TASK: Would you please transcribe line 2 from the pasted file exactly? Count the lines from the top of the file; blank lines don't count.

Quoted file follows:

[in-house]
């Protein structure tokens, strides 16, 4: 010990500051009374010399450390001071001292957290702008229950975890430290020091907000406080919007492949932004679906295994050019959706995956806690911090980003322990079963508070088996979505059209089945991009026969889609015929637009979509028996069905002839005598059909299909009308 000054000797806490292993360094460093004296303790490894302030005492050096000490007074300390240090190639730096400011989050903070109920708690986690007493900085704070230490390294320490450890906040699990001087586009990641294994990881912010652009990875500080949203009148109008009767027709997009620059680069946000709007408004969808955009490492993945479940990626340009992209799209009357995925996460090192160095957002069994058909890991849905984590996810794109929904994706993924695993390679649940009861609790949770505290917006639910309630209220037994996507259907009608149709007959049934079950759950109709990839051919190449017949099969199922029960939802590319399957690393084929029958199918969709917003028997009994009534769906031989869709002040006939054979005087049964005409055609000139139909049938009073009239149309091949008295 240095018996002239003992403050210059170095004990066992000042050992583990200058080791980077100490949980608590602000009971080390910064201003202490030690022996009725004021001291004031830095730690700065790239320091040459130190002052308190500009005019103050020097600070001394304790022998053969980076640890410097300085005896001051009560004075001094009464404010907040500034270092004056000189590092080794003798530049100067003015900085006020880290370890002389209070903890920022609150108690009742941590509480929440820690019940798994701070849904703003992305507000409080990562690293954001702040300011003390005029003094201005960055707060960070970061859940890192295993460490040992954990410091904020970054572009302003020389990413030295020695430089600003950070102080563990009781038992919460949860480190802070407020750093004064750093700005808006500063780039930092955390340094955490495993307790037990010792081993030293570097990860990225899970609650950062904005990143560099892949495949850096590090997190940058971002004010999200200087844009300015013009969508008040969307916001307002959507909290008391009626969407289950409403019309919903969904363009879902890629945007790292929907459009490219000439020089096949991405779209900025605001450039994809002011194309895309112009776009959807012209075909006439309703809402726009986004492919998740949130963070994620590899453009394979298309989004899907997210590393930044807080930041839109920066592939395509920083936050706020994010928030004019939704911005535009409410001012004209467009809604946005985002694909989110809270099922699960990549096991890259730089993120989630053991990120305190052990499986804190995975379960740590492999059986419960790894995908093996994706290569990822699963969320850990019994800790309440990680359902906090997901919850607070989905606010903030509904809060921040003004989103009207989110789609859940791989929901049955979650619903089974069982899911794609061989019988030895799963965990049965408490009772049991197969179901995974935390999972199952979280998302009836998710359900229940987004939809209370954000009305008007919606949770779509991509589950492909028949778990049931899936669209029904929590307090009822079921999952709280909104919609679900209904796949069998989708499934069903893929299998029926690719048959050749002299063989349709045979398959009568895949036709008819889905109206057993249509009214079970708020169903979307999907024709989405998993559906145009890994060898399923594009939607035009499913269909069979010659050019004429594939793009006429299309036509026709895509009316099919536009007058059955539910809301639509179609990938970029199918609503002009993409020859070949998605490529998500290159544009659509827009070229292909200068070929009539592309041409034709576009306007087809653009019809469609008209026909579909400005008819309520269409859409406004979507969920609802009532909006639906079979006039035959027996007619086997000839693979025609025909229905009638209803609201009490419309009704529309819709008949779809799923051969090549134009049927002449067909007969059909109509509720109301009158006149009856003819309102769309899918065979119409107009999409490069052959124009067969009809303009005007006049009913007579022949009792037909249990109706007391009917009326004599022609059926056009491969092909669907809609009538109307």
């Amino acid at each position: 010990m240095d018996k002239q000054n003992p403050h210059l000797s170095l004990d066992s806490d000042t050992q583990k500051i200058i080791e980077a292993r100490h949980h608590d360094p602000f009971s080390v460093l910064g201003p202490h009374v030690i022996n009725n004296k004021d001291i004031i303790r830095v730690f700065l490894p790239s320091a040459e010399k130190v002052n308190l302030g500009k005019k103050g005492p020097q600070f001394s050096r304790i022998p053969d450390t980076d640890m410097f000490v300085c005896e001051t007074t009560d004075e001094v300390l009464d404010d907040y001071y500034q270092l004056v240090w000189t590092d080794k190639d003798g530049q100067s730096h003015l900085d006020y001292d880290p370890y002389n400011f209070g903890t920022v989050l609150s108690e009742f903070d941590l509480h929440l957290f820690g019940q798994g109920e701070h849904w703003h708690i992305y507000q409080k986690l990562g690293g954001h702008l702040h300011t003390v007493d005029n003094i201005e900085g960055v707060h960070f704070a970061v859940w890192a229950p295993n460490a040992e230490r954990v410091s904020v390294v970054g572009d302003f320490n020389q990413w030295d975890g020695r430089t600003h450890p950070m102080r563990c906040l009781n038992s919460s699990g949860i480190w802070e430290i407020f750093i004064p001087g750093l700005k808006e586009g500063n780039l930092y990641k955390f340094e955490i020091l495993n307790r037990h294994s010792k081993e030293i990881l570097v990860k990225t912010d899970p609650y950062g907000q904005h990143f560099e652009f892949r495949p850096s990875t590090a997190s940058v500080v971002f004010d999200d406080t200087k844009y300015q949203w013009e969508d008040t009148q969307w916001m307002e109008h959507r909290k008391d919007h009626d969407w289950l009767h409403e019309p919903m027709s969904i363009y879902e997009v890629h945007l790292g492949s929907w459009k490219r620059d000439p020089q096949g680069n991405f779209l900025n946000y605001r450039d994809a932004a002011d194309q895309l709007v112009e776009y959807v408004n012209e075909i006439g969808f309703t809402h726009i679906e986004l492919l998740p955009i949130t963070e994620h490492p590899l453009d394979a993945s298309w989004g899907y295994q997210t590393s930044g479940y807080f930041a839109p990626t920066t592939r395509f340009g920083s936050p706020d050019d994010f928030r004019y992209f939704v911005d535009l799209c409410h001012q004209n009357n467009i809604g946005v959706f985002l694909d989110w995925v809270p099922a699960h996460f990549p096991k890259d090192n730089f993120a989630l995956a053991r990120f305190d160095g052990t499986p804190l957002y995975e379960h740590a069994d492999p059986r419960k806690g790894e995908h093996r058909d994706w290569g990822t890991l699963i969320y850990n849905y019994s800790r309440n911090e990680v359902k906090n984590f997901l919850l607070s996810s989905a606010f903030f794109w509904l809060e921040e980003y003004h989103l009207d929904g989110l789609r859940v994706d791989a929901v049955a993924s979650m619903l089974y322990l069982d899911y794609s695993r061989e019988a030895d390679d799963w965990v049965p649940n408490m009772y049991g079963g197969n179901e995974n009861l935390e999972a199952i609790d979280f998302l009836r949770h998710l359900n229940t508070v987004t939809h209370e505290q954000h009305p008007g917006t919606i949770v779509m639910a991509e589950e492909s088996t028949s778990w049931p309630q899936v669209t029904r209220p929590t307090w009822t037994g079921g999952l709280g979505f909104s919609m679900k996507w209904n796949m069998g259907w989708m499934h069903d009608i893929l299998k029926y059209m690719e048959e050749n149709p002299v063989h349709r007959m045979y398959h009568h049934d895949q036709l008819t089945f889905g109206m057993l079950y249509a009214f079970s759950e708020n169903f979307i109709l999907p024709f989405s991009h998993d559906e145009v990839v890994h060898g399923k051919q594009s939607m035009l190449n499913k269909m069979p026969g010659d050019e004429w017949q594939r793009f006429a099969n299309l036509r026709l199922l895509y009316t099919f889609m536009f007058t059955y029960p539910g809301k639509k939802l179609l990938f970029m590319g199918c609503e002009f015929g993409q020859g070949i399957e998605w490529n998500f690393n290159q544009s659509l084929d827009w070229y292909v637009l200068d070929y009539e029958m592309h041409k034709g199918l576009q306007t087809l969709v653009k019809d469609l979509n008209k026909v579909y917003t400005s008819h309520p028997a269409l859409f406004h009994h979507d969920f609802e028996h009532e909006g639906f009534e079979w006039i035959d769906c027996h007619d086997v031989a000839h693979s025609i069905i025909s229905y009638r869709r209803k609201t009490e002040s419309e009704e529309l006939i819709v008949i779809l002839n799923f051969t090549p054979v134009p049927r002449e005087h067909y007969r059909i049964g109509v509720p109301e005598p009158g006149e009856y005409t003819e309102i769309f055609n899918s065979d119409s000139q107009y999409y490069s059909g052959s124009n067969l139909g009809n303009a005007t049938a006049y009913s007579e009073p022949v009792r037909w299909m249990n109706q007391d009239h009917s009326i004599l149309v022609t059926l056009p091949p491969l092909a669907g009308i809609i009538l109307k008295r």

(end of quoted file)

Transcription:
């Protein structure tokens, strides 16, 4: 010990500051009374010399450390001071001292957290702008229950975890430290020091907000406080919007492949932004679906295994050019959706995956806690911090980003322990079963508070088996979505059209089945991009026969889609015929637009979509028996069905002839005598059909299909009308 000054000797806490292993360094460093004296303790490894302030005492050096000490007074300390240090190639730096400011989050903070109920708690986690007493900085704070230490390294320490450890906040699990001087586009990641294994990881912010652009990875500080949203009148109008009767027709997009620059680069946000709007408004969808955009490492993945479940990626340009992209799209009357995925996460090192160095957002069994058909890991849905984590996810794109929904994706993924695993390679649940009861609790949770505290917006639910309630209220037994996507259907009608149709007959049934079950759950109709990839051919190449017949099969199922029960939802590319399957690393084929029958199918969709917003028997009994009534769906031989869709002040006939054979005087049964005409055609000139139909049938009073009239149309091949008295 240095018996002239003992403050210059170095004990066992000042050992583990200058080791980077100490949980608590602000009971080390910064201003202490030690022996009725004021001291004031830095730690700065790239320091040459130190002052308190500009005019103050020097600070001394304790022998053969980076640890410097300085005896001051009560004075001094009464404010907040500034270092004056000189590092080794003798530049100067003015900085006020880290370890002389209070903890920022609150108690009742941590509480929440820690019940798994701070849904703003992305507000409080990562690293954001702040300011003390005029003094201005960055707060960070970061859940890192295993460490040992954990410091904020970054572009302003020389990413030295020695430089600003950070102080563990009781038992919460949860480190802070407020750093004064750093700005808006500063780039930092955390340094955490495993307790037990010792081993030293570097990860990225899970609650950062904005990143560099892949495949850096590090997190940058971002004010999200200087844009300015013009969508008040969307916001307002959507909290008391009626969407289950409403019309919903969904363009879902890629945007790292929907459009490219000439020089096949991405779209900025605001450039994809002011194309895309112009776009959807012209075909006439309703809402726009986004492919998740949130963070994620590899453009394979298309989004899907997210590393930044807080930041839109920066592939395509920083936050706020994010928030004019939704911005535009409410001012004209467009809604946005985002694909989110809270099922699960990549096991890259730089993120989630053991990120305190052990499986804190995975379960740590492999059986419960790894995908093996994706290569990822699963969320850990019994800790309440990680359902906090997901919850607070989905606010903030509904809060921040003004989103009207989110789609859940791989929901049955979650619903089974069982899911794609061989019988030895799963965990049965408490009772049991197969179901995974935390999972199952979280998302009836998710359900229940987004939809209370954000009305008007919606949770779509991509589950492909028949778990049931899936669209029904929590307090009822079921999952709280909104919609679900209904796949069998989708499934069903893929299998029926690719048959050749002299063989349709045979398959009568895949036709008819889905109206057993249509009214079970708020169903979307999907024709989405998993559906145009890994060898399923594009939607035009499913269909069979010659050019004429594939793009006429299309036509026709895509009316099919536009007058059955539910809301639509179609990938970029199918609503002009993409020859070949998605490529998500290159544009659509827009070229292909200068070929009539592309041409034709576009306007087809653009019809469609008209026909579909400005008819309520269409859409406004979507969920609802009532909006639906079979006039035959027996007619086997000839693979025609025909229905009638209803609201009490419309009704529309819709008949779809799923051969090549134009049927002449067909007969059909109509509720109301009158006149009856003819309102769309899918065979119409107009999409490069052959124009067969009809303009005007006049009913007579022949009792037909249990109706007391009917009326004599022609059926056009491969092909669907809609009538109307």